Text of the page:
Joseph Stella was born in Muro Lucano, Italy in 1877. After growing up in Europe, he came to the United States in 1896 to study medicine. Stella quickly abandoned his medical studies and turned instead to art, studying with William Merritt Chase at the New York School of Art. From 1905 to 1909 he worked as an illustrator, publishing his realist drawings in magazines. A remarkable draftsman, he made drawings throughout the various phases of his career. He began as an academic realist, but his mature work is in a modernist style, notable for its sweeping and dynamic lines. Stella visited Italy in 1909 and became associated with the Italian Futurists and began to incorporate Futurist principles into his art. The Armory Show of 1912, in which Stella participated, may have provided him with greater impetus to experiment with modernist styles.
In New York during the 1920's, Stella became fascinated with the geometric quality of the architecture of Lower Manhattan. In these works he assimilated the elements of Cubism and Futurism. In his best-known work, he shows his fascination with the sweeping line of the Brooklyn Bridge, a motif he used continuously throughout his career. His depictions of the Brooklyn Bridge feature the diagonal cables that sweep downward forcefully, providing directional energy. While these dynamic renderings of the Bridge suggest the excitement and motion of life, in his hands the image of the Bridge also becomes a powerful icon of stability and solidarity.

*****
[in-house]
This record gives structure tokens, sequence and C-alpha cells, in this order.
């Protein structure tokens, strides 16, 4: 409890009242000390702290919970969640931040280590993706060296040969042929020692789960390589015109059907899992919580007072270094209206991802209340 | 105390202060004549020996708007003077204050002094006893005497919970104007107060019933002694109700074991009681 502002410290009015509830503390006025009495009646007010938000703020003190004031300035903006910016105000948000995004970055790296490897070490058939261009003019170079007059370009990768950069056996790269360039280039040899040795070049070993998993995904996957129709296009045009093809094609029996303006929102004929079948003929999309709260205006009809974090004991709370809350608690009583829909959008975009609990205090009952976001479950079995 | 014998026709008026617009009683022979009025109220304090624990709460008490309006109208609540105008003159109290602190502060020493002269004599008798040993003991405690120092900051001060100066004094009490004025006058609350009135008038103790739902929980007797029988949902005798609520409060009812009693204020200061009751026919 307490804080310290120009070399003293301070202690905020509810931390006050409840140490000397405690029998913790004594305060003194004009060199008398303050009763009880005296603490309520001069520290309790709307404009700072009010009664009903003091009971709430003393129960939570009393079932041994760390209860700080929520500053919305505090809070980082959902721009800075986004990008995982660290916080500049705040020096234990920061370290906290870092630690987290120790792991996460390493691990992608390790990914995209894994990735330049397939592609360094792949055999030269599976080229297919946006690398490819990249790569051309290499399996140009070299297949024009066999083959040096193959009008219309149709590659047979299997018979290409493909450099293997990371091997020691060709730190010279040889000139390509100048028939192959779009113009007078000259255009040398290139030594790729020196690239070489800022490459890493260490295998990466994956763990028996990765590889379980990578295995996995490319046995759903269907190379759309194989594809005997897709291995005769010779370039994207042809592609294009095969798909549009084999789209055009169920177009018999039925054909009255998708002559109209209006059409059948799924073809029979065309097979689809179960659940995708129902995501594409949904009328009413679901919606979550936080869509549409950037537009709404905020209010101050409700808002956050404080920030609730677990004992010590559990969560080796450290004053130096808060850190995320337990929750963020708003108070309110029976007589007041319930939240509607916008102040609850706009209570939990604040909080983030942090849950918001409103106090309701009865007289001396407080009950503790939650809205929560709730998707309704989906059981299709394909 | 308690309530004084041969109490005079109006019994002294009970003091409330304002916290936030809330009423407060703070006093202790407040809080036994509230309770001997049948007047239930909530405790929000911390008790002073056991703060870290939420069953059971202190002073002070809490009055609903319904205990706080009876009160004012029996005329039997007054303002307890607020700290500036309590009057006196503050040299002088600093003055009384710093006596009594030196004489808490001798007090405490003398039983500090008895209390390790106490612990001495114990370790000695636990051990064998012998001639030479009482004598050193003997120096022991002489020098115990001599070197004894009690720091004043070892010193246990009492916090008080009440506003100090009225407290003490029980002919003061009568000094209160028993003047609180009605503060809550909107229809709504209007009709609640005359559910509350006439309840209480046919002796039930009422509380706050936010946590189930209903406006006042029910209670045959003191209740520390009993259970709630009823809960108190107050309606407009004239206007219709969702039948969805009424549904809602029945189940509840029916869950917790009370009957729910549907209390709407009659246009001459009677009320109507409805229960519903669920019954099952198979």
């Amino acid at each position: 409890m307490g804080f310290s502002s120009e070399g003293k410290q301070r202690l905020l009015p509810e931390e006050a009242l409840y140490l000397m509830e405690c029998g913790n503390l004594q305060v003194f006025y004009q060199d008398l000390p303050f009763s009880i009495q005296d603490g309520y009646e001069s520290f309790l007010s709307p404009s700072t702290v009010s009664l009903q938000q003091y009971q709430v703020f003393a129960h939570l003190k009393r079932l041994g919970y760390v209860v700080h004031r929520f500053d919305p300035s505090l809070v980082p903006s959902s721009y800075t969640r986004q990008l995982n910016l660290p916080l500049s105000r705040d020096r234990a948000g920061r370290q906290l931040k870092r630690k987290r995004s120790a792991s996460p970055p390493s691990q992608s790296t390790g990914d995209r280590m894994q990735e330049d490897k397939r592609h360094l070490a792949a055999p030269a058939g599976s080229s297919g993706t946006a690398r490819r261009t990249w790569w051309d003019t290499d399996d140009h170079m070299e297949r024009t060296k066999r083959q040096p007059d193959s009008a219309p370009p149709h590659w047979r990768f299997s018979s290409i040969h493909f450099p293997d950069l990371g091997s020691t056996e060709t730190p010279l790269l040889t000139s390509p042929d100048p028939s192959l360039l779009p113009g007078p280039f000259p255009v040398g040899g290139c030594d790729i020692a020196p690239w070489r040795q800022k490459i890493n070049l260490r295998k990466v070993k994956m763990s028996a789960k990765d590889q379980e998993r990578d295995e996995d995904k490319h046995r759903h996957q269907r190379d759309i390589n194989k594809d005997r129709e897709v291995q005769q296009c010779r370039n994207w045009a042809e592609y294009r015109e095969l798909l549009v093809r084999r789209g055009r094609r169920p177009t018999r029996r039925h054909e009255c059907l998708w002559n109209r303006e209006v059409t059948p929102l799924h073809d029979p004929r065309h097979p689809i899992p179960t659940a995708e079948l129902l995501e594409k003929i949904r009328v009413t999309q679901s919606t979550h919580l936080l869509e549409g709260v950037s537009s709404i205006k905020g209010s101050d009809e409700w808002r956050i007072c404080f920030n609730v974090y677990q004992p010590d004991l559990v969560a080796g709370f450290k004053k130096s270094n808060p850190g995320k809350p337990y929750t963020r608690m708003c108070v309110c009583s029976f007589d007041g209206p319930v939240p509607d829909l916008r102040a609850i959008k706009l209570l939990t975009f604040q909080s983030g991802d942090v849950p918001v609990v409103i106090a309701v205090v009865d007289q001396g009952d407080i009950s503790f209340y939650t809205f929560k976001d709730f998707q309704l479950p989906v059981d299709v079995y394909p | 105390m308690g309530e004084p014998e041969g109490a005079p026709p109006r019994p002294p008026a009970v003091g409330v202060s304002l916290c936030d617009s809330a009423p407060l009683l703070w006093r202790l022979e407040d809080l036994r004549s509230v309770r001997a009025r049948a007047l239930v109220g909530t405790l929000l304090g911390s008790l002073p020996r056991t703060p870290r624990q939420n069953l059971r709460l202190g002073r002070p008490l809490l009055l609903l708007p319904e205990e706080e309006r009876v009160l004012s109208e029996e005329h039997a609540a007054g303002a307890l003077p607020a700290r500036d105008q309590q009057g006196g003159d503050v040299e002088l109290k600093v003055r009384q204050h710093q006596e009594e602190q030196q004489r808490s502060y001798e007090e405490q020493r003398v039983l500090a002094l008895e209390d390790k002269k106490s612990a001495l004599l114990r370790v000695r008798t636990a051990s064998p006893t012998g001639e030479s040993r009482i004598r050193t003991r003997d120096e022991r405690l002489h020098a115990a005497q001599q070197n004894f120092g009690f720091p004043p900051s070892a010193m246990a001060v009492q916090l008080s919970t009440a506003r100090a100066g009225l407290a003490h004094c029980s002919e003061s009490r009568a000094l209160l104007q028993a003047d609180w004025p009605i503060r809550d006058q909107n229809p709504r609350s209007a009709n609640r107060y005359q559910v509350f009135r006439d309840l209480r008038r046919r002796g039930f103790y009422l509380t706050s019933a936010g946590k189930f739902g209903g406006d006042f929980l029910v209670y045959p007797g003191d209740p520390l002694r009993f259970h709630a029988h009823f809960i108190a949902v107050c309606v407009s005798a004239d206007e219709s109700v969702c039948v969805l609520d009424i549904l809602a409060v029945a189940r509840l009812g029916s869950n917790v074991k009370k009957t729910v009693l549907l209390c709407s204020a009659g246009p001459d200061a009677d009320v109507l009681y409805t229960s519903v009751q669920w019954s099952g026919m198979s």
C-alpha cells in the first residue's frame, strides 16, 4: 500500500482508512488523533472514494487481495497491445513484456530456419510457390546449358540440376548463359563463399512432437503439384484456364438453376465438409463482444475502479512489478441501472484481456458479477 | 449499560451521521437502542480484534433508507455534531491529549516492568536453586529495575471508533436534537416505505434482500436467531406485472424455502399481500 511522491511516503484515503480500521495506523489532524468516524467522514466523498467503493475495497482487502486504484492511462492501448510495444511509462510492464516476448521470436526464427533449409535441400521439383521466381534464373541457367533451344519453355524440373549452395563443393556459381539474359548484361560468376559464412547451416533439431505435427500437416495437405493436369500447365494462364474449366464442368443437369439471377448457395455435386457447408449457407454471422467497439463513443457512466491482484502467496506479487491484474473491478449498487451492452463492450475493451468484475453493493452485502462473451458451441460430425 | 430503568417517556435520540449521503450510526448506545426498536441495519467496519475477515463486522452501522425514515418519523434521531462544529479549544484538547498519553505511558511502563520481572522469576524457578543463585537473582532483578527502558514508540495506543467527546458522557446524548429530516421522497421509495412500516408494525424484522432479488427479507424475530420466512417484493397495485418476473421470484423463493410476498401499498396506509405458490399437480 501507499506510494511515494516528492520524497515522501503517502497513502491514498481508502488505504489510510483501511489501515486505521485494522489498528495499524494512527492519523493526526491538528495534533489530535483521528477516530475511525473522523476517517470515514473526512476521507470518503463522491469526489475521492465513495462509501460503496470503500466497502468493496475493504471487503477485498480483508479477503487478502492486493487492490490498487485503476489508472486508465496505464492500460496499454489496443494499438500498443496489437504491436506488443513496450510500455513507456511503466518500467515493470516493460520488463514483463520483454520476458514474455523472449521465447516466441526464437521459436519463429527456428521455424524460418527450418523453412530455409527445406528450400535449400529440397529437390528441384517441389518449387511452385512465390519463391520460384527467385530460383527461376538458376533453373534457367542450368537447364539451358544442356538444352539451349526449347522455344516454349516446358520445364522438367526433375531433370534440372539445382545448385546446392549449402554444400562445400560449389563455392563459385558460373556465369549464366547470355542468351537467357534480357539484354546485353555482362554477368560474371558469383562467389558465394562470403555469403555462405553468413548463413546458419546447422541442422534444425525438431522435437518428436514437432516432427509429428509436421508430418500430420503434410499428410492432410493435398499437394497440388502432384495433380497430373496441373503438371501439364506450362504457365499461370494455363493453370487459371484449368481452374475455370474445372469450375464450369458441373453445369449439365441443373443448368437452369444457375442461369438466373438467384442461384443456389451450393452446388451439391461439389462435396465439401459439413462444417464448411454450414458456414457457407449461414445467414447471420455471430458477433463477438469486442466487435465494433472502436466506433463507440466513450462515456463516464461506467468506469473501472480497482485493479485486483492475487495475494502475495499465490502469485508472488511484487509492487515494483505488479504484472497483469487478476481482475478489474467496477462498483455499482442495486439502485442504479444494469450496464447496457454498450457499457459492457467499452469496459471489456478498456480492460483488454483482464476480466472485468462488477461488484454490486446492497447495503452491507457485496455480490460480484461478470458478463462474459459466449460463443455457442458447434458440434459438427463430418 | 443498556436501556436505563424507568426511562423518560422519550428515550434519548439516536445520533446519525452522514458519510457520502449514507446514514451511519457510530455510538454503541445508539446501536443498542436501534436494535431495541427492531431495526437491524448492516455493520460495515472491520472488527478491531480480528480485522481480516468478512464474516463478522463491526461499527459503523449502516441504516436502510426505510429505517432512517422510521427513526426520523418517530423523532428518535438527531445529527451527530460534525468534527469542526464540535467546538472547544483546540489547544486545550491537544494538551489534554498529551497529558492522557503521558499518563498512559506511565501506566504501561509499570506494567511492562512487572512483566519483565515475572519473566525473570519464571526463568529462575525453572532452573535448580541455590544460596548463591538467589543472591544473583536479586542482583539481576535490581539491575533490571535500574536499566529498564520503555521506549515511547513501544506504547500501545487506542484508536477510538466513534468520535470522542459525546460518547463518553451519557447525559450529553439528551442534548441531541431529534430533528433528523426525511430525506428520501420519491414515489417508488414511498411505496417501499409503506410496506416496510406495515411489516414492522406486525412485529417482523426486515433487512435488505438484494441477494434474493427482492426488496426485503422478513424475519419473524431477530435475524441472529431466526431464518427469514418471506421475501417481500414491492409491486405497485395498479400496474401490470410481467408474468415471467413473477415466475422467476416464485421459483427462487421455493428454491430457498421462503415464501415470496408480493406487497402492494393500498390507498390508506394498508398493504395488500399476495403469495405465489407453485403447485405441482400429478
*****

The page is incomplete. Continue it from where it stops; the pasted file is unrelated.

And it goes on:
In the 1930s Stella worked on the Federal Art Project and later traveled to Europe, North Africa and the West Indies, locations that inspired him to work in various modes. He moved from one style to the next, from realism to abstraction to surrealism. He executed abstract city themes, religious images, botanical and nature studies, erotic and steamy Caribbean landscapes, and colorful still-life's of vegetables, fruits, and flowers. His strong draftsmanship is evident throughout the many kinds of images that he continued to make over the years.